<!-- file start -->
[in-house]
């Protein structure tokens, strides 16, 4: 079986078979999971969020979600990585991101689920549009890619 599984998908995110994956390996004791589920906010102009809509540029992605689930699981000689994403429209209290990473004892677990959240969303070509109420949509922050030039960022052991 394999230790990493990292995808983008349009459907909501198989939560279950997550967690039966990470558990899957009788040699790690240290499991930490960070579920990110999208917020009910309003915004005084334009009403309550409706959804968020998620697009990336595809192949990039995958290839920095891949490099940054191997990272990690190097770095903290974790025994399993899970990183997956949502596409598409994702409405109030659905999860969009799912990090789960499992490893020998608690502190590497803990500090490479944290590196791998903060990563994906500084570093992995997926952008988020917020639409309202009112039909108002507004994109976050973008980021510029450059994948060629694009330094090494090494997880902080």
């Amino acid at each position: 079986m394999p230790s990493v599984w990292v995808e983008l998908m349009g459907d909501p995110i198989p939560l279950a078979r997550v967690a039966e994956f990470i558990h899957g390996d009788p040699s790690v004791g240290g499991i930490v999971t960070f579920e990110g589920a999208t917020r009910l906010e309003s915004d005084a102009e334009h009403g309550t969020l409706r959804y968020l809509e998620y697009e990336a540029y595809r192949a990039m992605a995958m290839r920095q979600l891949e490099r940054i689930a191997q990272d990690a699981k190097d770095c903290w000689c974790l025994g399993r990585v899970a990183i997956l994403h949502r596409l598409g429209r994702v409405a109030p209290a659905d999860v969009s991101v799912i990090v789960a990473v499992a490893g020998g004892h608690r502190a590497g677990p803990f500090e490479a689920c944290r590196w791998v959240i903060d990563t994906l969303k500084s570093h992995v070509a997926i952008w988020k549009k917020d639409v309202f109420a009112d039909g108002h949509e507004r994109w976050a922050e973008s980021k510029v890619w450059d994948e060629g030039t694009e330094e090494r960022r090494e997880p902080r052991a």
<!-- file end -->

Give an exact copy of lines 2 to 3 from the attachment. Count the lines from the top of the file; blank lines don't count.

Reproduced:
């Protein structure tokens, strides 16, 4: 079986078979999971969020979600990585991101689920549009890619 599984998908995110994956390996004791589920906010102009809509540029992605689930699981000689994403429209209290990473004892677990959240969303070509109420949509922050030039960022052991 394999230790990493990292995808983008349009459907909501198989939560279950997550967690039966990470558990899957009788040699790690240290499991930490960070579920990110999208917020009910309003915004005084334009009403309550409706959804968020998620697009990336595809192949990039995958290839920095891949490099940054191997990272990690190097770095903290974790025994399993899970990183997956949502596409598409994702409405109030659905999860969009799912990090789960499992490893020998608690502190590497803990500090490479944290590196791998903060990563994906500084570093992995997926952008988020917020639409309202009112039909108002507004994109976050973008980021510029450059994948060629694009330094090494090494997880902080």
């Amino acid at each position: 079986m394999p230790s990493v599984w990292v995808e983008l998908m349009g459907d909501p995110i198989p939560l279950a078979r997550v967690a039966e994956f990470i558990h899957g390996d009788p040699s790690v004791g240290g499991i930490v999971t960070f579920e990110g589920a999208t917020r009910l906010e309003s915004d005084a102009e334009h009403g309550t969020l409706r959804y968020l809509e998620y697009e990336a540029y595809r192949a990039m992605a995958m290839r920095q979600l891949e490099r940054i689930a191997q990272d990690a699981k190097d770095c903290w000689c974790l025994g399993r990585v899970a990183i997956l994403h949502r596409l598409g429209r994702v409405a109030p209290a659905d999860v969009s991101v799912i990090v789960a990473v499992a490893g020998g004892h608690r502190a590497g677990p803990f500090e490479a689920c944290r590196w791998v959240i903060d990563t994906l969303k500084s570093h992995v070509a997926i952008w988020k549009k917020d639409v309202f109420a009112d039909g108002h949509e507004r994109w976050a922050e973008s980021k510029v890619w450059d994948e060629g030039t694009e330094e090494r960022r090494e997880p902080r052991a």